The War Report is the debut studio album by American hip hop duo Capone-N-Noreaga (C-N-N). The album features the singles “L.A., L.A.”, “T.O.N.Y.”, “Illegal Life” and “Closer”. Tragedy Khadafi appears on more than half of the album’s songs and served roles as both producer and executive producer. Despite its strong underground overtones, the album was a commercial success, listed on 1997’s Hip Hop/R&B Top Five, and certified Gold in the US.
Considered a classic by fans and critics , The War Report’s signature sound was distinctively underground and hardcore for its time, a trademark that garnered street credibility for the group. The unique chemistry of Noreaga’s unorthodox lyrical delivery, combined with Capone’s streetwise slang and Five Percenter references, established the duo as a household name within the hardcore hip hop community. Furthermore, the album created a large and devoted cult following for the group and launched the solo career of Noreaga, who subsequently went on to achieve significant mainstream success (most notably with the Neptunes-produced club anthem “Superthug”).
More importantly, The War Report is often credited with reviving East Coast and hardcore hip hop, signaling a return to realistic and gritty hardcore street aesthetics (defined by unapologetic tales of violence and drugs) and spelling an end to the surrealistic, ostentatious, and narratives of mafioso rap. Beginning in the end of 1996 and throughout 1997 (during the commercial height of Puff Daddy‘s pop-oriented Bad Boy Records during its Arista Records years), mafioso hip-hop gradually lost its critical acclaim within the underground scene from which it originated. As it crossed over into the mainstream, the concept was becoming increasingly generic (as seen with the hip hop supergroup the Firm, which rhymed almost exclusively about the mafioso life). Upon the release of The War Report, however, Capone and Noreaga brought new life into the gangsta rap subgenre, becoming an instant underground phenomenon that foreshadowed the rise of similarly styled emcees who went on to cross into the mainstream for the remainder of the mid 1990s (i.e., Royal Flush and Mic Geronimo), into the late 1990s (i.e., DMX, and Ja Rule) and into the early-mid 2000s (i.e., 50 Cent and Jadakiss).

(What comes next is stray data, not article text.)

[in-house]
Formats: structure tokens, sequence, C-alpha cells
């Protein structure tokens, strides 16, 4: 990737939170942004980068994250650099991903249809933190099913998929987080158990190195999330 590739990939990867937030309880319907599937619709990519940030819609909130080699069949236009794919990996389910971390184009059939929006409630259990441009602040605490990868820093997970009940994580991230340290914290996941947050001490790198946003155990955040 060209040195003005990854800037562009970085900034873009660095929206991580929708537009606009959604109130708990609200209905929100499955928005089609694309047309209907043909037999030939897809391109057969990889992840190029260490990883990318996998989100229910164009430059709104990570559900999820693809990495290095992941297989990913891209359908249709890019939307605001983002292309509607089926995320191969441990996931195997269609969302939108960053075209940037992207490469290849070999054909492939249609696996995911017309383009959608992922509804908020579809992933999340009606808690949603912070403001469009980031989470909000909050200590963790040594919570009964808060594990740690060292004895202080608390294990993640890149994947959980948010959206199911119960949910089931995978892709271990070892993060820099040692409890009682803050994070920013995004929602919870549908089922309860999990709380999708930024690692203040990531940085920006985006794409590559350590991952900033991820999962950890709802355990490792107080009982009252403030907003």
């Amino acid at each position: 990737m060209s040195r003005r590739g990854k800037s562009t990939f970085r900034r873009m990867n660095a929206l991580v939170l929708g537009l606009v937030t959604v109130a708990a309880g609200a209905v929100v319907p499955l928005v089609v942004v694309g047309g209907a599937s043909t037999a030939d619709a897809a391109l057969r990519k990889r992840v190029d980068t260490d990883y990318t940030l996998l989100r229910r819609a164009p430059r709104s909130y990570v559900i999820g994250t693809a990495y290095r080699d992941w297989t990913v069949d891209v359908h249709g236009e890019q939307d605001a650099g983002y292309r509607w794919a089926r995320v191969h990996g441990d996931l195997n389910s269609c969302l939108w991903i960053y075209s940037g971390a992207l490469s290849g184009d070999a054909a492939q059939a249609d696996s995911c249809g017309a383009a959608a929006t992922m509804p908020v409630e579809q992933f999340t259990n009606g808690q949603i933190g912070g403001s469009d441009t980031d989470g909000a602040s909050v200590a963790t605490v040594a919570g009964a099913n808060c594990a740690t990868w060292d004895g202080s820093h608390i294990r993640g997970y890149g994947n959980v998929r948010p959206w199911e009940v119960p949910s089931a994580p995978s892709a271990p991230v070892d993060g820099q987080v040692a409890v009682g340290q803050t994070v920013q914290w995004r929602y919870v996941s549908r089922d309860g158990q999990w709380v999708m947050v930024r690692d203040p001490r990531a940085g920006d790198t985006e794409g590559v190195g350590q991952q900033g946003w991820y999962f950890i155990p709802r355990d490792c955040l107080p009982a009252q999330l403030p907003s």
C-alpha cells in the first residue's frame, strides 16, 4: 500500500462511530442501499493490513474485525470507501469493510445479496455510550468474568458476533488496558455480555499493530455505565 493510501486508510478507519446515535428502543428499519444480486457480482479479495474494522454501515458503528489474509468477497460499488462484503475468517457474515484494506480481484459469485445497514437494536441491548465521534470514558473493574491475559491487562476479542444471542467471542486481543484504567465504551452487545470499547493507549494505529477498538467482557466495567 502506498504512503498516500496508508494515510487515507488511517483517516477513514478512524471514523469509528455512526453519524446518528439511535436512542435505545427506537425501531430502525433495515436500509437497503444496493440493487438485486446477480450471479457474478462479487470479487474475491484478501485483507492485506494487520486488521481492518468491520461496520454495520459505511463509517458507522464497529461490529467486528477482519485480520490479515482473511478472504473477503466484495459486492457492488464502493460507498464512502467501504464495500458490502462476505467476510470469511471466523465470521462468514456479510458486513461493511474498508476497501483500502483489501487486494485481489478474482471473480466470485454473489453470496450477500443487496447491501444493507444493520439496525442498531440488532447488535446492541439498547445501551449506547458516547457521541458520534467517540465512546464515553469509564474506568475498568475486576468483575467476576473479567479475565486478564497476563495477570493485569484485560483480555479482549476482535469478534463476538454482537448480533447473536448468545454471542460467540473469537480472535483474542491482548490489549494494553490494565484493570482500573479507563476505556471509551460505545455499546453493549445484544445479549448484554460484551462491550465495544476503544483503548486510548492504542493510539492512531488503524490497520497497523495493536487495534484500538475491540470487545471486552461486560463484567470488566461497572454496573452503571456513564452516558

The success of the album managed the group to make a sequel titled The War Report 2: Report the War. The album was originally scheduled to be released on June 15, 2010, almost exactly 13 years to the original, but it was pushed back a month later to July 13, 2010.